The French Fifth republic has a new citizen, Lassana Bathily, the Malian-born Muslim who saved the lives of several Jewish shoppers during this month’s supermarket siege in Paris.
The 24-year-old came to France nine years ago, and had already applied for citizenship when his bravery catapulted him onto the front pages.
“People think I’m a hero but I’m not a hero at all. I’m just me, and I will stay the same. I am very happy, but it is also very difficult for me, because I lost a friend, Johan Cohen, one of the victims; we always used to laugh together,” he said, head bowed as he read a short speech.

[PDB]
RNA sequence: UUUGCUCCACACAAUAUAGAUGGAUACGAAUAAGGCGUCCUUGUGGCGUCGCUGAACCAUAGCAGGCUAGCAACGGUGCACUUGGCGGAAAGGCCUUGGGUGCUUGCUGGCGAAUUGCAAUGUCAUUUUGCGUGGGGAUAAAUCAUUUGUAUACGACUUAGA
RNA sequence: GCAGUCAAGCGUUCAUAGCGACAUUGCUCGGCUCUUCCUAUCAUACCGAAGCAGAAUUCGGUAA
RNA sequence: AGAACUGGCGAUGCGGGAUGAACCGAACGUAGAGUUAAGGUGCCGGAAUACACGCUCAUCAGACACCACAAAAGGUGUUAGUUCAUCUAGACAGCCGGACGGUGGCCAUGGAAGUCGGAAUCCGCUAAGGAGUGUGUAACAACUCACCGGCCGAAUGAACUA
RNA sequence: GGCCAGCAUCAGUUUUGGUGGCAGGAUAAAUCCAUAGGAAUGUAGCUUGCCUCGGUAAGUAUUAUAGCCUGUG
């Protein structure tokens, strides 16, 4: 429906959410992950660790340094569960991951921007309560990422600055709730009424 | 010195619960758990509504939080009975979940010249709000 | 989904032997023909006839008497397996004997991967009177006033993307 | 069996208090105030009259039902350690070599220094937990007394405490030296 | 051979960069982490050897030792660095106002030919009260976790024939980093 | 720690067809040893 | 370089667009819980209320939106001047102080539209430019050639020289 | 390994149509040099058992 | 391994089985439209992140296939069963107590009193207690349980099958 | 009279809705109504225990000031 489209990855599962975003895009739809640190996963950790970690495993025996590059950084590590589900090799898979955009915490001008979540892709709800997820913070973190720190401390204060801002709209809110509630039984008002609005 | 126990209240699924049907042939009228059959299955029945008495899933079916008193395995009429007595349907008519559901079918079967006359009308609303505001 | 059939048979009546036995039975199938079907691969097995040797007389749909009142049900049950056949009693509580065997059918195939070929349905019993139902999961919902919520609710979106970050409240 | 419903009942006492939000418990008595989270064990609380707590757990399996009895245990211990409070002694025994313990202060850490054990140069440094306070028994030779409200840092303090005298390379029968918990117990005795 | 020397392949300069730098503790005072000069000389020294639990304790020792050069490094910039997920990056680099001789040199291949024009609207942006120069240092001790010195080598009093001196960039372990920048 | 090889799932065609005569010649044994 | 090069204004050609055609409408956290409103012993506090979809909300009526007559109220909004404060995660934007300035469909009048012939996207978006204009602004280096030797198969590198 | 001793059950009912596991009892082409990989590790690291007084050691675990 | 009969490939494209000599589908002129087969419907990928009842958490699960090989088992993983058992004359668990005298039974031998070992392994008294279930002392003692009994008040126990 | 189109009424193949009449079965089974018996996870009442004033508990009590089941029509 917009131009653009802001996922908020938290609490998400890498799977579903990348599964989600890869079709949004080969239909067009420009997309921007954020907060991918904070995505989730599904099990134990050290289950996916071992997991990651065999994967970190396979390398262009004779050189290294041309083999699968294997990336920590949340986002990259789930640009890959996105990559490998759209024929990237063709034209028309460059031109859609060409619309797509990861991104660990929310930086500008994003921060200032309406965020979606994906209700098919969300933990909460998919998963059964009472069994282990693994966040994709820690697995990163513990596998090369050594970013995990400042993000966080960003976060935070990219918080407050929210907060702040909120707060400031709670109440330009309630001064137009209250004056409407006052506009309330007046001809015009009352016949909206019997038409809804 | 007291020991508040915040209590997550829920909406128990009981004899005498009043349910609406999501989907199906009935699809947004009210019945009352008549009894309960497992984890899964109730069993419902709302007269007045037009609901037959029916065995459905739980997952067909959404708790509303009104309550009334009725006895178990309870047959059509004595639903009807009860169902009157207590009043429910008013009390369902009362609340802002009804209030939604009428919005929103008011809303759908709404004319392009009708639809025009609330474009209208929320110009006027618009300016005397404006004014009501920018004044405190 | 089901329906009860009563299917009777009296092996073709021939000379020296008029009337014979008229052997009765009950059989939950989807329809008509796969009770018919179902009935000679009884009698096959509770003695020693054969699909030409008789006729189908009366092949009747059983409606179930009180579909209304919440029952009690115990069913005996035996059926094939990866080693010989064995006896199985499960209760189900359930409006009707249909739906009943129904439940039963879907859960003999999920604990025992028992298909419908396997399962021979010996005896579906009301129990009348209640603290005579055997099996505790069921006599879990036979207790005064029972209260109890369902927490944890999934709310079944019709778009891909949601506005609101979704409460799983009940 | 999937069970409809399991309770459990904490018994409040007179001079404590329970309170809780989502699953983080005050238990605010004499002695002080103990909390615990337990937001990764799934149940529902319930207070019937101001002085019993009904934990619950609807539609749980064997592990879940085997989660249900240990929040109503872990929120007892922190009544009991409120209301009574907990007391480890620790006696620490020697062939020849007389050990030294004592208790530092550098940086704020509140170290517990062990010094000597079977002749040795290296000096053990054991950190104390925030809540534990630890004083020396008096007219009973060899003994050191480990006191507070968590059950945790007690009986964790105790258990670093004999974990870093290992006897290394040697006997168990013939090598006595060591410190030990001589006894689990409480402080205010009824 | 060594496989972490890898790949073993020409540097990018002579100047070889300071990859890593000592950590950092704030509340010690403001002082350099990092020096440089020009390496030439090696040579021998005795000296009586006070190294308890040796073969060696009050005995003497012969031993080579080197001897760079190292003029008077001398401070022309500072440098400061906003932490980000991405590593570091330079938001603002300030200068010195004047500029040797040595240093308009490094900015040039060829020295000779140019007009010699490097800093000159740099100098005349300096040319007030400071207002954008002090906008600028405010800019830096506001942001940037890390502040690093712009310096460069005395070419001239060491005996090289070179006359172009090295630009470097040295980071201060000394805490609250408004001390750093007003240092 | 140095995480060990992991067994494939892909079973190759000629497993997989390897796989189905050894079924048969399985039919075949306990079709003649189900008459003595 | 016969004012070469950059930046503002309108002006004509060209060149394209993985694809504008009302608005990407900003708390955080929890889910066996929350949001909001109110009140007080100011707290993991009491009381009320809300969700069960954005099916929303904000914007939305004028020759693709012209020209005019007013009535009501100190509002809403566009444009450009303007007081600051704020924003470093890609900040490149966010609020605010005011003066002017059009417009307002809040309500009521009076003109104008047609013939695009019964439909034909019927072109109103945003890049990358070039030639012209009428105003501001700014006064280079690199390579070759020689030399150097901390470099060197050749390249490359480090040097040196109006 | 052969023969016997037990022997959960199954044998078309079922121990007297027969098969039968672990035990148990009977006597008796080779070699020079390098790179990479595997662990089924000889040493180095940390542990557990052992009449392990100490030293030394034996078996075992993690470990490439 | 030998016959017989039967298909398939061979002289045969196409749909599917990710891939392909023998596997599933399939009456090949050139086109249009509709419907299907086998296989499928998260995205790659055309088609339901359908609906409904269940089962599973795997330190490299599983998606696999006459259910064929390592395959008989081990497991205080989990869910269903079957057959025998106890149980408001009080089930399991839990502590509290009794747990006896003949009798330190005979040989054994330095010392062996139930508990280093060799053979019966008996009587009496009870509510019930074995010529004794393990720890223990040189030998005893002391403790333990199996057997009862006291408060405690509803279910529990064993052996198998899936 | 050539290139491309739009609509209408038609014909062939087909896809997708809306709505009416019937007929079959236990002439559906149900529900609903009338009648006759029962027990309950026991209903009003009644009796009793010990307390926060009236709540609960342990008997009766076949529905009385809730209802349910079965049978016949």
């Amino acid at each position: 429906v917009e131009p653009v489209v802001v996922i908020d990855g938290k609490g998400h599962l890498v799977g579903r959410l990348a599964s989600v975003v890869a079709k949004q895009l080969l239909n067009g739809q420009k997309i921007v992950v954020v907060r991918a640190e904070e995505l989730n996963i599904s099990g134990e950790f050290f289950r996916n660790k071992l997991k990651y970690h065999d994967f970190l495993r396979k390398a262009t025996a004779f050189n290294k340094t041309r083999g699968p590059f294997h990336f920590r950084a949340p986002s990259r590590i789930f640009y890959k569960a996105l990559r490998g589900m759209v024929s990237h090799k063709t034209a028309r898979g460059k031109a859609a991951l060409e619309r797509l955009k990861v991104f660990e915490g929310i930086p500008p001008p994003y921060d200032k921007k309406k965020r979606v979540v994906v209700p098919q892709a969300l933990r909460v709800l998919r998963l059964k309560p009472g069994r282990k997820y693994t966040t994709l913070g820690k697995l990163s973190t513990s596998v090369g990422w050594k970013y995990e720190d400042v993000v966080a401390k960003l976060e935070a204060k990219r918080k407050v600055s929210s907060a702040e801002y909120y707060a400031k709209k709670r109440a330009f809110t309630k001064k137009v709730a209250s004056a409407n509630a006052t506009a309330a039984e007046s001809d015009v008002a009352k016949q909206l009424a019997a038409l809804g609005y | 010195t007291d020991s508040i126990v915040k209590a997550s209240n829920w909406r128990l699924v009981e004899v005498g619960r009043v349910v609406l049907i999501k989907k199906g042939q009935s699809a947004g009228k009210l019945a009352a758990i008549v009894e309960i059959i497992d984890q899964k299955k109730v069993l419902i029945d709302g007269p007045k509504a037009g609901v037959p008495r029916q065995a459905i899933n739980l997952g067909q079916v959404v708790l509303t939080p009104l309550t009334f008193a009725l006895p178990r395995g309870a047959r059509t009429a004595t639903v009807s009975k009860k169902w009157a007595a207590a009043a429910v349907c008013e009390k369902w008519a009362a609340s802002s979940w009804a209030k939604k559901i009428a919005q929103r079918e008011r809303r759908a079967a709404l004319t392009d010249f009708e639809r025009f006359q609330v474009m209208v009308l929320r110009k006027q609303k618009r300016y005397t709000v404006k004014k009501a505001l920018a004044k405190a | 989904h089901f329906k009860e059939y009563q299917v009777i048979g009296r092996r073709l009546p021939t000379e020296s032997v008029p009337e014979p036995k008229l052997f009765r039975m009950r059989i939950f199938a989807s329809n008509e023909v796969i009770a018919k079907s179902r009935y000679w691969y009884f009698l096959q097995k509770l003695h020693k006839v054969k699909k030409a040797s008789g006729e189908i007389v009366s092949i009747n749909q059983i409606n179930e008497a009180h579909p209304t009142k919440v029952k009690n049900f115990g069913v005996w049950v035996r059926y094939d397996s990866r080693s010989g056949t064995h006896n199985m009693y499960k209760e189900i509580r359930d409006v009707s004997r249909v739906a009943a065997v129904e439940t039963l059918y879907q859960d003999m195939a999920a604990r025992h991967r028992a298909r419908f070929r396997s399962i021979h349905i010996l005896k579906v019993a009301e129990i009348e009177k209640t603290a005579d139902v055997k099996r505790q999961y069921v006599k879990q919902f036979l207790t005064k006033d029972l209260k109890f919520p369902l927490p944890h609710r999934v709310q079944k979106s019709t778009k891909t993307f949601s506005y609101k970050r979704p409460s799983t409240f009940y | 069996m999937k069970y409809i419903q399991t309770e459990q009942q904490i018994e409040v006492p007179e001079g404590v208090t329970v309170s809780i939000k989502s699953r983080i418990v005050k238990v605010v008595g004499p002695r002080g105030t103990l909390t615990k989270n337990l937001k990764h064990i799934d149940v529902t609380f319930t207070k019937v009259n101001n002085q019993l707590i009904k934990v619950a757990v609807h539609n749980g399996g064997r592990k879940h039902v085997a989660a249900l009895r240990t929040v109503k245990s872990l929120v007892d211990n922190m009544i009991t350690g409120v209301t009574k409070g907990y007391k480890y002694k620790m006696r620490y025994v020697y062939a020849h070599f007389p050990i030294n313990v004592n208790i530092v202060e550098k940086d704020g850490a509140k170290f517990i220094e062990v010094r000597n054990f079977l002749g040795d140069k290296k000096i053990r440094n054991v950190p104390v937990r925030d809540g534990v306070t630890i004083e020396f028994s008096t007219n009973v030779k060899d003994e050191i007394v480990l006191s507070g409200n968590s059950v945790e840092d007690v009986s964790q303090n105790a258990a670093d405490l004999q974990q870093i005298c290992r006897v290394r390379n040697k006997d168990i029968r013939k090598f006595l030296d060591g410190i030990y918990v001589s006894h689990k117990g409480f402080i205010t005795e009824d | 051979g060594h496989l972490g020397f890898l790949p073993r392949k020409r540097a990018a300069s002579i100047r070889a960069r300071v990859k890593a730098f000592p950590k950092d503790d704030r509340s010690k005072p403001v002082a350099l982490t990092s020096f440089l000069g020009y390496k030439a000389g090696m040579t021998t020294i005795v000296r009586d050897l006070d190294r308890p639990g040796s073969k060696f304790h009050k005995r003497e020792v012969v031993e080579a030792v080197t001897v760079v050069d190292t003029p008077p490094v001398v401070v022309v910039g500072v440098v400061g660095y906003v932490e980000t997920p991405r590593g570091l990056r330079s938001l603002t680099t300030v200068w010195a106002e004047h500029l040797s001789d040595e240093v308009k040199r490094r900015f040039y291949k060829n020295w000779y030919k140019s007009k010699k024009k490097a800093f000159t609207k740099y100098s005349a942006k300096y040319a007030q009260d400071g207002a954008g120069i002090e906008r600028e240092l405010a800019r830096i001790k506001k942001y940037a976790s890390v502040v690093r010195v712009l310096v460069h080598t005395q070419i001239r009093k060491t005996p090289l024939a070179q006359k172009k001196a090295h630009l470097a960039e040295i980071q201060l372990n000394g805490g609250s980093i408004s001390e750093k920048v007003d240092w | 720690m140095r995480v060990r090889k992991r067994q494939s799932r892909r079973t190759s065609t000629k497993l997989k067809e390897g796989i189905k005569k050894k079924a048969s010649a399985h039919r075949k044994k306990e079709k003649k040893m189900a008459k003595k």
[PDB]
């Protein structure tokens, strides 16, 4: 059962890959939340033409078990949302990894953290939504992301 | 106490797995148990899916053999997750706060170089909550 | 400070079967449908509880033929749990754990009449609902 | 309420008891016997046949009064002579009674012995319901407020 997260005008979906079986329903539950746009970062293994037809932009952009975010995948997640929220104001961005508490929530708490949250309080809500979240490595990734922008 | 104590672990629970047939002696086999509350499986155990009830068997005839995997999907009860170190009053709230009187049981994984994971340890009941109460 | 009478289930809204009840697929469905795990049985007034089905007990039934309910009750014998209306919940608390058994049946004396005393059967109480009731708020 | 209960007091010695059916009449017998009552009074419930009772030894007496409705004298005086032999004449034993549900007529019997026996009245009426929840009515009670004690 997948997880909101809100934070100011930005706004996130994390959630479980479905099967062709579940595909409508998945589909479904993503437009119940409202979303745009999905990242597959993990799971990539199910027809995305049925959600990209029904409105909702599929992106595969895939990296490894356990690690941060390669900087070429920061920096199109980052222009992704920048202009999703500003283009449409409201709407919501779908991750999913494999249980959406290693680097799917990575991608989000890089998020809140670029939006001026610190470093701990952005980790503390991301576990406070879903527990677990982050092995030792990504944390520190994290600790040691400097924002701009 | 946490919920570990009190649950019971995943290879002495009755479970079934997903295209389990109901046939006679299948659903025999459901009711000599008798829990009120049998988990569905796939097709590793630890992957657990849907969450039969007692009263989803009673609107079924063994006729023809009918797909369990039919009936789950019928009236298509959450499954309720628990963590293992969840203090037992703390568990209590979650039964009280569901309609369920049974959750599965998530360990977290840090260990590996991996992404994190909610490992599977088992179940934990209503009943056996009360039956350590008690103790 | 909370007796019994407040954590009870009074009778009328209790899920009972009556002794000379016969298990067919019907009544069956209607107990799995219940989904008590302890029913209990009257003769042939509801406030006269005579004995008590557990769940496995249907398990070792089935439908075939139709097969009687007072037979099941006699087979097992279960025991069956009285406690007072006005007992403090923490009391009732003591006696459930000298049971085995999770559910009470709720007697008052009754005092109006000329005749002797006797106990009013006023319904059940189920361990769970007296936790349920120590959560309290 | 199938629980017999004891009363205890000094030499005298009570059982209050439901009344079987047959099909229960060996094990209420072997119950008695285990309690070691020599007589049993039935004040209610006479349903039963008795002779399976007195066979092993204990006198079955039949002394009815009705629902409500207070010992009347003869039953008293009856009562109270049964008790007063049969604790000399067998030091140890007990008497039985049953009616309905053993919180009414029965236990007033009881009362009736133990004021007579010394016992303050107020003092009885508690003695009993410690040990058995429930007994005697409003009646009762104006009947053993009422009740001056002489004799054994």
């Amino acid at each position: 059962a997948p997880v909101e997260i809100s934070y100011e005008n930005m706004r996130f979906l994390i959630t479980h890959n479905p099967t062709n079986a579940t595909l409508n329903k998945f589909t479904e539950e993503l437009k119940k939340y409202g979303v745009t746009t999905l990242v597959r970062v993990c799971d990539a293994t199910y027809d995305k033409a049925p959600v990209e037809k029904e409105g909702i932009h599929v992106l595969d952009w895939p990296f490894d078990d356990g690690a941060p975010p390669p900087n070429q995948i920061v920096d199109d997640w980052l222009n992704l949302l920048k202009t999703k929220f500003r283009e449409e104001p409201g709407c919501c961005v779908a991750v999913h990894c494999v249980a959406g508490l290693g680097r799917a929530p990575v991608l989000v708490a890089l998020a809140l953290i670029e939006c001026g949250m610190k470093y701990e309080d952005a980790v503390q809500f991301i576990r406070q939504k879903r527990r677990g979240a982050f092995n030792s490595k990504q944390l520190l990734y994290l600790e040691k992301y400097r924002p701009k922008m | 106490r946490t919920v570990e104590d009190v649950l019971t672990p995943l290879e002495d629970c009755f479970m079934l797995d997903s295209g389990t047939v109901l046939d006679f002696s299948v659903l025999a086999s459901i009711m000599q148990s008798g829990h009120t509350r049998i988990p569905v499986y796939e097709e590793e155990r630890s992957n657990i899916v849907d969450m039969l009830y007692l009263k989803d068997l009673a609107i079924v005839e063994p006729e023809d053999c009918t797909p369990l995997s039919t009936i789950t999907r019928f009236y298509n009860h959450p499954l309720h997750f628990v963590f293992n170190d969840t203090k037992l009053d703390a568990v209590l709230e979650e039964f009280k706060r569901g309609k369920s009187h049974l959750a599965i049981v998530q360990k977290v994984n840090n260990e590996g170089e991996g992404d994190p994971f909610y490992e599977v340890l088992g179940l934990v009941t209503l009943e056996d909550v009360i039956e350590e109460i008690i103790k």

Fast-tracked for citizenship for his actions, Bathily received his new ID papers from the Prime Minister Manuel Valls himself in a ceremony carried live on television.
It is one of the key moments in the ongoing trauma in France triggered by the Charlie Hebdo massacre that has shaken society from top to bottom, and changed Bathily’s life for ever.
It so nearly could have been very different, as when Bathily escaped the siege French police wrestled him to the ground thinking he was a terrorist, before he convinced them of his innocence and helped them prepare their assault to free the hostages trapped inside.